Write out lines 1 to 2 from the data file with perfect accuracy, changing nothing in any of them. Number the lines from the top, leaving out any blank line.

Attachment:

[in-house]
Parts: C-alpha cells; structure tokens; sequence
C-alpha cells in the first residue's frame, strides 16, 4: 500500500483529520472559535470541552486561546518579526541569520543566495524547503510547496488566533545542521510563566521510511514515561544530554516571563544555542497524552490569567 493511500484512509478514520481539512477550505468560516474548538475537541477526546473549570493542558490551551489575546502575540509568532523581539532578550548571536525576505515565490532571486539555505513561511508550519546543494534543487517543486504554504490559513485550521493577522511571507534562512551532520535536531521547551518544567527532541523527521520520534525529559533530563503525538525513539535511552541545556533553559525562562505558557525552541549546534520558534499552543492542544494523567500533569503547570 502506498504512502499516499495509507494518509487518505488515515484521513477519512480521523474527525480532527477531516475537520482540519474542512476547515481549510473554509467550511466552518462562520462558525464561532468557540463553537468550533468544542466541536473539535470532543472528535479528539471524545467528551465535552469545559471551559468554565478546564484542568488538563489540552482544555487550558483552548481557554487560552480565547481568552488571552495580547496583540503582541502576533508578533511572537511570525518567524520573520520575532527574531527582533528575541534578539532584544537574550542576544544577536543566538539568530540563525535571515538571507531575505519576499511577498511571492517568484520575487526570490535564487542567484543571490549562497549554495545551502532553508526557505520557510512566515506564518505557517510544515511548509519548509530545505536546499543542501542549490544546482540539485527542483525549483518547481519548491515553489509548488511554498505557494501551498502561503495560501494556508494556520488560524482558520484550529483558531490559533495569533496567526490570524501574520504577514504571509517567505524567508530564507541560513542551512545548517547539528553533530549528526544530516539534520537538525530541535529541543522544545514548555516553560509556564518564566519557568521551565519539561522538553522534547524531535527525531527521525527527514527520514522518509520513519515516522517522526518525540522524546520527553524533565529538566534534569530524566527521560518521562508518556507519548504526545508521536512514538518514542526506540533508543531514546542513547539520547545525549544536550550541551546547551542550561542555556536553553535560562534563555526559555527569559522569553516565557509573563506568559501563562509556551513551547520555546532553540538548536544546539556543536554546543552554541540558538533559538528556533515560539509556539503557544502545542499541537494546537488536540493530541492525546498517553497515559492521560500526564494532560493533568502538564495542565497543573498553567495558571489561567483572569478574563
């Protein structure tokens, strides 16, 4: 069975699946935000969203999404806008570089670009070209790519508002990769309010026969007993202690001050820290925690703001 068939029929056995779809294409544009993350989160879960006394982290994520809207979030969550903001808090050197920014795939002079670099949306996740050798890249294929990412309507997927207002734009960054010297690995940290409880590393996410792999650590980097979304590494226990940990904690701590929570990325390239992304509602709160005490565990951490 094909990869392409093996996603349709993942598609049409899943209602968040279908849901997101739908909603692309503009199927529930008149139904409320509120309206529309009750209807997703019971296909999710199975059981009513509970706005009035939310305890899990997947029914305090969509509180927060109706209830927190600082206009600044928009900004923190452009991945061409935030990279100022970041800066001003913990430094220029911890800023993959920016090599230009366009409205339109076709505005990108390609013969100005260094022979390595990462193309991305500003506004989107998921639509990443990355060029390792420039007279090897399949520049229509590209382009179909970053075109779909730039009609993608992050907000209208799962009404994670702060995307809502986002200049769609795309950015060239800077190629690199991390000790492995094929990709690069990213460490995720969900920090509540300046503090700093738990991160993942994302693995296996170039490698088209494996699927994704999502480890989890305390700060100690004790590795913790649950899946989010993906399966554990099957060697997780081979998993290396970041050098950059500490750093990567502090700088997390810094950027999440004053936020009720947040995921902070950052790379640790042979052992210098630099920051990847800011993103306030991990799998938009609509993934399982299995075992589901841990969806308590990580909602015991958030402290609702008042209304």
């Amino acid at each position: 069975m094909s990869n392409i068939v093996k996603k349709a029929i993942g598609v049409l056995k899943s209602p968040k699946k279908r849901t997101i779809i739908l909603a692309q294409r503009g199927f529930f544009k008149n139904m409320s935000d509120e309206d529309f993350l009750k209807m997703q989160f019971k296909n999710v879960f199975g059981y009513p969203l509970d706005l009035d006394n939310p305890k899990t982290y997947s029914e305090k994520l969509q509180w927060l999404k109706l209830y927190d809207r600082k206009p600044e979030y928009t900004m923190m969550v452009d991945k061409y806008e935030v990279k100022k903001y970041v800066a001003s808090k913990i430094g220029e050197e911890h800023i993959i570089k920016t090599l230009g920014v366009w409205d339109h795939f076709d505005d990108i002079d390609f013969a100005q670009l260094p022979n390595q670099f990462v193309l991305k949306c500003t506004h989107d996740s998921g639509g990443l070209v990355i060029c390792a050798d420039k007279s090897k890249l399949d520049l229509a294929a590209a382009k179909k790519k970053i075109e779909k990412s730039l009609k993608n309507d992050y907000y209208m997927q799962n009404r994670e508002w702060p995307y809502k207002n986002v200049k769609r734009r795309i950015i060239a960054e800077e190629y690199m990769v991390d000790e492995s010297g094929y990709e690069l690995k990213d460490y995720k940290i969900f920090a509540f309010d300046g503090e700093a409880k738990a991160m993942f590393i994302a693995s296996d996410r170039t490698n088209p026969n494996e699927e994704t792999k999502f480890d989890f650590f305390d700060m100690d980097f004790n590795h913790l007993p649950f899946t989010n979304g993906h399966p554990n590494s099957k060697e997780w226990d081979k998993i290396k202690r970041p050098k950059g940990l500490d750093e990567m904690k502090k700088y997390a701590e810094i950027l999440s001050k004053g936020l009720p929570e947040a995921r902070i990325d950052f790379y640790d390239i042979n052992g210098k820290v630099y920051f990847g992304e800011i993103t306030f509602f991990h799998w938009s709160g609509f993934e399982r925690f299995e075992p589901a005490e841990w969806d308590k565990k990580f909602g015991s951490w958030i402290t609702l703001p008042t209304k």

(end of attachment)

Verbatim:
[in-house]
Parts: C-alpha cells; structure tokens; sequence